Among measures Iran is taking since the interim agreement took
effect on January 20 is the dilution of its stock of higher-enriched
uranium to a fissile concentration less suitable for any attempt to
fuel an atomic bomb.
Yukiya Amano, director general of the International Atomic Energy
Agency (IAEA), indicated that Iran had made sufficient progress in
this regard to receive a scheduled March 1 installment of $450
million out of a total of $4.2 billion in previously blocked
The IAEA has a pivotal role in checking that Iran is living up to
its part of the six-month accord in curbing its disputed nuclear
program in exchange for some easing of sanctions that have impaired
its oil-dependent economy.
"As of today, measures agreed under the Joint Plan of Action are
being implemented as planned," Amano said, referring to the November
24 agreement struck in Geneva between Iran and the United States,
Germany, France, Russia, China and Britain.
These included "the dilution of a proportion of Iran's inventory" of
20 percent uranium gas to a lower enrichment level, which "has
reached the halfway mark", he told the IAEA's 35-nation board,
according to a copy of his speech.
Under the accord, Iran suspended enrichment of uranium to 20 percent
fissile concentration - a relatively short technical step away from
the level required for nuclear bombs - and is taking action to
neutralize its holding of the material.
In return, Iran is gradually winning access to $4.2 billion of its
oil revenues frozen abroad and some other sanctions relief. The
funds will be paid out in eight transfers on a schedule that started
with a $550 million payment by Japan on February 1.
Last month, banking sources said South Korea was set to make two
payments in March totaling $1 billion.
The March 1 installment depended on Iran following a schedule for
diluting part of its stockpile, which Amano's comment suggested it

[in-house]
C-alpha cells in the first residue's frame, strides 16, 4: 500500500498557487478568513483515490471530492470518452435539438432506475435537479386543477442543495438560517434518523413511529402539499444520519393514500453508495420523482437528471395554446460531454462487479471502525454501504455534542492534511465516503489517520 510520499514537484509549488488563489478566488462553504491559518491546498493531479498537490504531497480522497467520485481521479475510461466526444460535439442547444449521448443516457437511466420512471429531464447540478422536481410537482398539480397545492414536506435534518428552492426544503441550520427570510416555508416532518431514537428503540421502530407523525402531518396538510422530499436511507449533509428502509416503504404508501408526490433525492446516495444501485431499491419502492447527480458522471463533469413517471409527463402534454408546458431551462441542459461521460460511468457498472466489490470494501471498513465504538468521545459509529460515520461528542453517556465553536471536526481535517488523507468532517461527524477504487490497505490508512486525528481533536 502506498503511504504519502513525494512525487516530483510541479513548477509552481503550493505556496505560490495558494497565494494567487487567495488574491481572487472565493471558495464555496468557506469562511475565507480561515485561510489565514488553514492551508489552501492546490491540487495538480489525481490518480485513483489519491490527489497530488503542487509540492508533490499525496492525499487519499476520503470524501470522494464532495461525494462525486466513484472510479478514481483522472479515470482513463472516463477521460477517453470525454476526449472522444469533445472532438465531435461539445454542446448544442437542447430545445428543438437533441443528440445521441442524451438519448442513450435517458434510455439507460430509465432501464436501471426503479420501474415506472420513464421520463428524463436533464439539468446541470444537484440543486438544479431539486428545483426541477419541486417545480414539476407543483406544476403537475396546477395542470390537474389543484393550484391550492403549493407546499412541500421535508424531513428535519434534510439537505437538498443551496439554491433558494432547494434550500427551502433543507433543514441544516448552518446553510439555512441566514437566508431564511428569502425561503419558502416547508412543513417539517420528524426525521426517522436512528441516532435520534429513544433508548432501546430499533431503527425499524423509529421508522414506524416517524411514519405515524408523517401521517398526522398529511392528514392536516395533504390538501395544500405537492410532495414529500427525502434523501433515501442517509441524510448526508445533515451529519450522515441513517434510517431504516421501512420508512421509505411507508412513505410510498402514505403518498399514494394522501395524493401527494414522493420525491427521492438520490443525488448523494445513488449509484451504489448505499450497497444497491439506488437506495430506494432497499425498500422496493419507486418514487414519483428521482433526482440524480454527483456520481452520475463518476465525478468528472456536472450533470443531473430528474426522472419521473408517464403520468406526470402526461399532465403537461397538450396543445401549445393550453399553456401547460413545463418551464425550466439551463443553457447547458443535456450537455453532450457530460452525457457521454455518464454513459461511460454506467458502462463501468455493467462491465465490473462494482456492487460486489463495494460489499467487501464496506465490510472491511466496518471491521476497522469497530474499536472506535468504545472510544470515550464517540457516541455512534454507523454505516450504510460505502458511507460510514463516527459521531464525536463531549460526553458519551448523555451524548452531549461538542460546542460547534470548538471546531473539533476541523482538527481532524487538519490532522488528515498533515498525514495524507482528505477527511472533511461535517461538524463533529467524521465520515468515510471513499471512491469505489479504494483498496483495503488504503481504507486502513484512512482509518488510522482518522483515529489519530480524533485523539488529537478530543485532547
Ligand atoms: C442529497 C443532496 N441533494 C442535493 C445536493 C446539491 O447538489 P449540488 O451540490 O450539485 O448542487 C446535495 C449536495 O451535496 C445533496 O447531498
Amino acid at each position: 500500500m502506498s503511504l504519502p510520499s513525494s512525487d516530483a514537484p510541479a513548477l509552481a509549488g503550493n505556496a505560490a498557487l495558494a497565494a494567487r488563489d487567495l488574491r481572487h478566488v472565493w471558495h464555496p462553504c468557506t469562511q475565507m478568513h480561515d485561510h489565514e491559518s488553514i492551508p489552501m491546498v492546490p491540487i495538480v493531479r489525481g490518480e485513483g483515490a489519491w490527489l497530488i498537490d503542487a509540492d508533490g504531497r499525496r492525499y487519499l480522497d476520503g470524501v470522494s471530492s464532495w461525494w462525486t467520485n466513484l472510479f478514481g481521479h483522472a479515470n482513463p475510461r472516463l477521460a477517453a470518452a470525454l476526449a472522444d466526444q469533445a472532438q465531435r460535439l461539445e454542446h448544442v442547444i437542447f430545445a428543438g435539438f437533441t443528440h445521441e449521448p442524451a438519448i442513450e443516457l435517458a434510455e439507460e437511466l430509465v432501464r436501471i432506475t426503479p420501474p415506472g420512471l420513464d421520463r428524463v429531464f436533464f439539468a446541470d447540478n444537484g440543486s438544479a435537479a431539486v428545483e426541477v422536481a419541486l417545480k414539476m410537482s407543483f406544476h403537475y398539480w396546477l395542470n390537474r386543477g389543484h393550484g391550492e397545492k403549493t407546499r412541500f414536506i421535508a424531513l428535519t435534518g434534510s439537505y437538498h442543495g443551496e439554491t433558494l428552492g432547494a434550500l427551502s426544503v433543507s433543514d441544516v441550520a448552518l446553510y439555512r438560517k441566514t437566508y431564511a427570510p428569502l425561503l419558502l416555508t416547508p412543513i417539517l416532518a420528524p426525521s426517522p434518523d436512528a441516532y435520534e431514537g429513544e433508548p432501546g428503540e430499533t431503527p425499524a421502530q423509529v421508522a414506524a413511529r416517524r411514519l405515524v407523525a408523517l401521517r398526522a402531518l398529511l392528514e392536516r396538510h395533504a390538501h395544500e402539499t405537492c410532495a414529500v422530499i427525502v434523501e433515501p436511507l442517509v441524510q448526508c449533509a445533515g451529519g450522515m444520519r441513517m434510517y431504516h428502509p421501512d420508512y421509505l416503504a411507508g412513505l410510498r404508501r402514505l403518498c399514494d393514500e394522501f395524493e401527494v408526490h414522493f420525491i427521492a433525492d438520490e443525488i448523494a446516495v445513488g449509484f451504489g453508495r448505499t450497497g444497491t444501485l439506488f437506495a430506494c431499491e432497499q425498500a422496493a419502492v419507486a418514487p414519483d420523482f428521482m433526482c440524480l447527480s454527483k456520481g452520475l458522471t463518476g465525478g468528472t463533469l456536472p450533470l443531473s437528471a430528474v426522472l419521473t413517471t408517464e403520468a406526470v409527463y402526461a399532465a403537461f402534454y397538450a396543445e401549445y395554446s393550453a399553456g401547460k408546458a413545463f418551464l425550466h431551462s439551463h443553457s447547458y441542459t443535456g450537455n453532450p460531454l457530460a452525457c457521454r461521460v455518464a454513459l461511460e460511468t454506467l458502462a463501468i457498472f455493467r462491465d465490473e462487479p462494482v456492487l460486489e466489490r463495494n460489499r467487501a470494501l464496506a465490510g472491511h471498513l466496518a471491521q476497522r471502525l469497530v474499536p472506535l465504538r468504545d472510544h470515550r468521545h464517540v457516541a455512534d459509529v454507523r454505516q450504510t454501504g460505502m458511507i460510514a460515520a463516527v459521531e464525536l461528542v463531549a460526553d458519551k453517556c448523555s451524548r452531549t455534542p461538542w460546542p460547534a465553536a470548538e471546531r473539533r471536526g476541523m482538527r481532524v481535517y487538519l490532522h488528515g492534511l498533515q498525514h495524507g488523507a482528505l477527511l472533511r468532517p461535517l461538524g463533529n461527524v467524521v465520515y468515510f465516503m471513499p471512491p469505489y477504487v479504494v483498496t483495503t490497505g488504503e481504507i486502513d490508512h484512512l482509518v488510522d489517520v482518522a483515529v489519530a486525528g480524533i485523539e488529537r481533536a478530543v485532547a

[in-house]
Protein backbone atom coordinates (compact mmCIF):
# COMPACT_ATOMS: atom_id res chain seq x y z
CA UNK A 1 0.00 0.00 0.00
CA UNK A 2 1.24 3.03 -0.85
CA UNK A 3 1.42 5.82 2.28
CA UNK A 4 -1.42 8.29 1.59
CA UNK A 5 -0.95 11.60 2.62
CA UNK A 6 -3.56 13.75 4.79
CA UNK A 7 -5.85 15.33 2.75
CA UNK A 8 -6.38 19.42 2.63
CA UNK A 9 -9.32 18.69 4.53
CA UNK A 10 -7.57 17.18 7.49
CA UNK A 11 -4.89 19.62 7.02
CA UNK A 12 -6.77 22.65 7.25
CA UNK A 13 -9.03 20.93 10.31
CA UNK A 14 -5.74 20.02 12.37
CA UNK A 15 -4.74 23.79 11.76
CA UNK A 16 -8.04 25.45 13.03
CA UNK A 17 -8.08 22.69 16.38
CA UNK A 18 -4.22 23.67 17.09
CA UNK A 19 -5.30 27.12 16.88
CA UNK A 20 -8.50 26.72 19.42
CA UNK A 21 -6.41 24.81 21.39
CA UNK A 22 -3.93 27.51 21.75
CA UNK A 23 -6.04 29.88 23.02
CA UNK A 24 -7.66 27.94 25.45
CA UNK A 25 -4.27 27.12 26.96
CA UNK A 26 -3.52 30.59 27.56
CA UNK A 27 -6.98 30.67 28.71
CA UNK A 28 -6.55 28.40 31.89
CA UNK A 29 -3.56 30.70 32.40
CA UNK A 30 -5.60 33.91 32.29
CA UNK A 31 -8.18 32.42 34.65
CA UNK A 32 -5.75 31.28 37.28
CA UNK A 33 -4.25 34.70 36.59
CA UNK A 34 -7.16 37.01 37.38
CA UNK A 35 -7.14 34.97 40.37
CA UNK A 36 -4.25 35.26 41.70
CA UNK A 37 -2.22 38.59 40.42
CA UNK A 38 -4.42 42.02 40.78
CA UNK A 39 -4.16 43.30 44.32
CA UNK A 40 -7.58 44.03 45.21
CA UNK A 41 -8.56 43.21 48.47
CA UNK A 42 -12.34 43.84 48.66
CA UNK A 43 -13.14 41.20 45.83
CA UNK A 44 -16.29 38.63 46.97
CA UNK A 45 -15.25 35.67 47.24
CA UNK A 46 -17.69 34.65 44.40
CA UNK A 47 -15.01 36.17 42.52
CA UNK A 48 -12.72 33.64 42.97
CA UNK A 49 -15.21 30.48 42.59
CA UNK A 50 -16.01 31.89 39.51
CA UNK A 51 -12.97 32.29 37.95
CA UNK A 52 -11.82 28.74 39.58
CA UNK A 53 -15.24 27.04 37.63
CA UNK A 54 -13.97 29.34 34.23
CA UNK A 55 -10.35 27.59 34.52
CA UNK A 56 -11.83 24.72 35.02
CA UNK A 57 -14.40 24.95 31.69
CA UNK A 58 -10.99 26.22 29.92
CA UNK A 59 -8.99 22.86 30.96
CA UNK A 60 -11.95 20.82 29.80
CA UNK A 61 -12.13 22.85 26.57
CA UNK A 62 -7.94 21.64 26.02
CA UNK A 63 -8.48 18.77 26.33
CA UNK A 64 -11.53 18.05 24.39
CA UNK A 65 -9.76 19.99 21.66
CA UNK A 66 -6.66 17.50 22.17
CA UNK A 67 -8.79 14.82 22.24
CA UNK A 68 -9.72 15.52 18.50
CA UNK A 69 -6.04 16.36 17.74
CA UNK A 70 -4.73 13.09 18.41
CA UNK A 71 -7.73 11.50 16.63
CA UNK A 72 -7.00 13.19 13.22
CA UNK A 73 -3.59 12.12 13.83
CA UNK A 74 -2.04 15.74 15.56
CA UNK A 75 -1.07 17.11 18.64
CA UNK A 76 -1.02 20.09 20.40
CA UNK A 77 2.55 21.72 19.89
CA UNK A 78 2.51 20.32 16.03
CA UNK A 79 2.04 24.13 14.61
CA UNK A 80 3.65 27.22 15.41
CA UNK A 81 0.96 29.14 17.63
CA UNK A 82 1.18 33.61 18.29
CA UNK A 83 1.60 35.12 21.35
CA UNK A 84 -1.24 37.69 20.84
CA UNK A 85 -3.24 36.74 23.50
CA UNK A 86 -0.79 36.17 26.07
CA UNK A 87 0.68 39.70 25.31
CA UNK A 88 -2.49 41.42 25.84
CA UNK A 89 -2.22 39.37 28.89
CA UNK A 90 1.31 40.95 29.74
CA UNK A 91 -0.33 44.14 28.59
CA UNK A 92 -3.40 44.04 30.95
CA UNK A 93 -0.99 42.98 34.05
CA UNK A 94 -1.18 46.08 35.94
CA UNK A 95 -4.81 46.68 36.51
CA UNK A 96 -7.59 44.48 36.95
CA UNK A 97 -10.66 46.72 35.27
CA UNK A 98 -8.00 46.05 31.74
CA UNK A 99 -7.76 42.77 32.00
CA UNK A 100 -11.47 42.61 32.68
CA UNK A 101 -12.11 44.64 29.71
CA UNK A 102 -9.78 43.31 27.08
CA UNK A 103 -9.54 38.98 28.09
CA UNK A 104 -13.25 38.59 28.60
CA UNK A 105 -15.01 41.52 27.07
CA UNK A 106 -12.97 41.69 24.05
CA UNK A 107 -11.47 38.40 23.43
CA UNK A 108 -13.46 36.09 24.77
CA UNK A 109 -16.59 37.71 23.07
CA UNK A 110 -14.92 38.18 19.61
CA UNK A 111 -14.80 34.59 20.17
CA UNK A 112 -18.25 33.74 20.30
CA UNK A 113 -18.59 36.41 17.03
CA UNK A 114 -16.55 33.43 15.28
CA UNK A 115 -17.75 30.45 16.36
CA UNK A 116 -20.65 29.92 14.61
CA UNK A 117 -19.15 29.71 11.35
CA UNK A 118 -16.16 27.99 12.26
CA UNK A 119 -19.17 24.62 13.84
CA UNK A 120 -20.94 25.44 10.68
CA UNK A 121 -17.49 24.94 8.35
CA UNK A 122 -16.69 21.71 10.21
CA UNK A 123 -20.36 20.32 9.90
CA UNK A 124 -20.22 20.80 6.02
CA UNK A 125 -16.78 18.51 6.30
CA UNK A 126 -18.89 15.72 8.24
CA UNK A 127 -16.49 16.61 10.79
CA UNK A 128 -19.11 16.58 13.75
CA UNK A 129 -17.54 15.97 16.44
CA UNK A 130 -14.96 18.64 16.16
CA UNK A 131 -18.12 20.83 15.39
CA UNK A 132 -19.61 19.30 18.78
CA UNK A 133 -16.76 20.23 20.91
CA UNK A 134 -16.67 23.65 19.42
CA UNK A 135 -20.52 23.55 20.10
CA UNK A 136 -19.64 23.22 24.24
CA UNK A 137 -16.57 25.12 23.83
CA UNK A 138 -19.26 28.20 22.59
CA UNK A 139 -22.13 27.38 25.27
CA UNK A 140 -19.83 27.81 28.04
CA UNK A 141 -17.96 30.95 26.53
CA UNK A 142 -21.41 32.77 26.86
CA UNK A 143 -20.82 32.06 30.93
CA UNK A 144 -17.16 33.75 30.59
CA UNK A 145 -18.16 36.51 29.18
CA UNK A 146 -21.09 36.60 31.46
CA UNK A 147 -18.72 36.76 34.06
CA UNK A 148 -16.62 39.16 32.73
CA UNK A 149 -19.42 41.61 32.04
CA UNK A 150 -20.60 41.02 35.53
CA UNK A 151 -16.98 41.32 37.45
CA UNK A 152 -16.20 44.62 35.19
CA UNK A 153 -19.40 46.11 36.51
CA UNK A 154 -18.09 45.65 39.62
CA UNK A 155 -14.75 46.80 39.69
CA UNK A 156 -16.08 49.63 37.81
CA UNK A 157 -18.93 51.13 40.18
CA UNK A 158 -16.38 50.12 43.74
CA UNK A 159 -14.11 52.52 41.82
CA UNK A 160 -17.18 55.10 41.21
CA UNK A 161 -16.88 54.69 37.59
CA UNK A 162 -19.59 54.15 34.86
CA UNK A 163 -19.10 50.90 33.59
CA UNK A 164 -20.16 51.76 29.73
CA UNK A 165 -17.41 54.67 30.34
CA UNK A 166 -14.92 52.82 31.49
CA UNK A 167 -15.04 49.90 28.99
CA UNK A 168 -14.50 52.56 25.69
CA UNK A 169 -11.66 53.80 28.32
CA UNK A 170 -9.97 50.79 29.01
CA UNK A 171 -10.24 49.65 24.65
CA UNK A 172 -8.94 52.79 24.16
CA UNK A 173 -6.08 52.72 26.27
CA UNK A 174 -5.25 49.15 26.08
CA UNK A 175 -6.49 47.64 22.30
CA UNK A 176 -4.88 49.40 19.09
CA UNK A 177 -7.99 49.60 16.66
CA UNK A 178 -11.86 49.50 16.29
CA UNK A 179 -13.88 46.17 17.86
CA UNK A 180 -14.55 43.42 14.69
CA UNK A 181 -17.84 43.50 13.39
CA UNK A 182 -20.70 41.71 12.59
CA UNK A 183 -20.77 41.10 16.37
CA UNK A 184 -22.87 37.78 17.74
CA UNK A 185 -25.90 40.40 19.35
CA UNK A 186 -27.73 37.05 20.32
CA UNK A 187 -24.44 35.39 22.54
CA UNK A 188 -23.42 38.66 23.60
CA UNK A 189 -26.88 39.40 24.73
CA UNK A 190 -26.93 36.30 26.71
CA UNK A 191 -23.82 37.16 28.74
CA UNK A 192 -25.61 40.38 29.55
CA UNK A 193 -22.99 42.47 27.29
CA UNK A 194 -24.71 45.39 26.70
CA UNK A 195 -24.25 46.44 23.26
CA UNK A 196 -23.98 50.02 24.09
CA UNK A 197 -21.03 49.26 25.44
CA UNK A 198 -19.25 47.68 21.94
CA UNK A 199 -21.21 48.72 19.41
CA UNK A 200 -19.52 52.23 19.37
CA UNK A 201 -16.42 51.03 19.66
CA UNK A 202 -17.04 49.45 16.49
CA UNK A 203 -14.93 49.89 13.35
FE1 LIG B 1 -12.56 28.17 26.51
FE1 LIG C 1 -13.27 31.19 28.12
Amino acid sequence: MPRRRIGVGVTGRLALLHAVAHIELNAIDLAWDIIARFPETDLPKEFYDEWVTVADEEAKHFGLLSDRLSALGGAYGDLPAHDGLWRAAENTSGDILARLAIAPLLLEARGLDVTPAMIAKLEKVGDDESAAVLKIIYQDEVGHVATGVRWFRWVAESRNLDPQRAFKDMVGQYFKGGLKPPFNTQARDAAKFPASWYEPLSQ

now had. But it was not immediately clear if the funds had already
been transferred to Iran.
The Geneva deal was designed to buy time for negotiations on a final
settlement of the decade-old stand-off over nuclear activity that
Iran says is peaceful but the West fears may be latently aimed at
developing a nuclear bomb capability.
[to top of second column]
IAEA SHORT OF CASH FOR IRAN WORK
Those talks began in Vienna last month and are due to resume on
March 17, also in the Austrian capital. The goal is to hammer out a
long-term agreement by late July, though the deadline can be
extended by six months if both sides agree.
Expert-level talks between the sides are to be held in Vienna on
March 5-7, Iran's official IRNA news agency said.
Separately, the IAEA is investigating suspicions - largely believed
to be based on intelligence provided by Western states and Israel -
that Iran has researched how to construct an atomic bomb, a charge
Tehran denies. Iran says it is Israel's assumed nuclear arsenal that
threatens Middle East peace.
Amano made clear his determination that those allegations - alleged
experimentation and tests to develop the expertise needed to turn
fissile material into a functioning atomic bomb - must be cleared
"The measures implemented by Iran, and the further commitments it
has undertaken, represent a positive step forward, but much remains
to be done to resolve all outstanding issues," the veteran Japanese
He said clarification of all issues related to the possible military
dimensions to Iran's nuclear program is "essential".
Amano said 17 IAEA member states had so far expressed interest in
contributing extra-budgetary funds to help finance the IAEA's extra
workload in monitoring the implementation of the Geneva agreement in
Iran, but that more was needed. "We are still short of some €1.6
million ($2.21 million)," Amano said.
The U.N. agency said in January it needed about 5.5 million euros
from member states to pay for its increased activities in Iran. This
would cover more inspectors sent to Iran and the purchase of
specialized surveillance-related equipment.
($1 = 0.7240 euros)
(Editing by Mark Heinrich)
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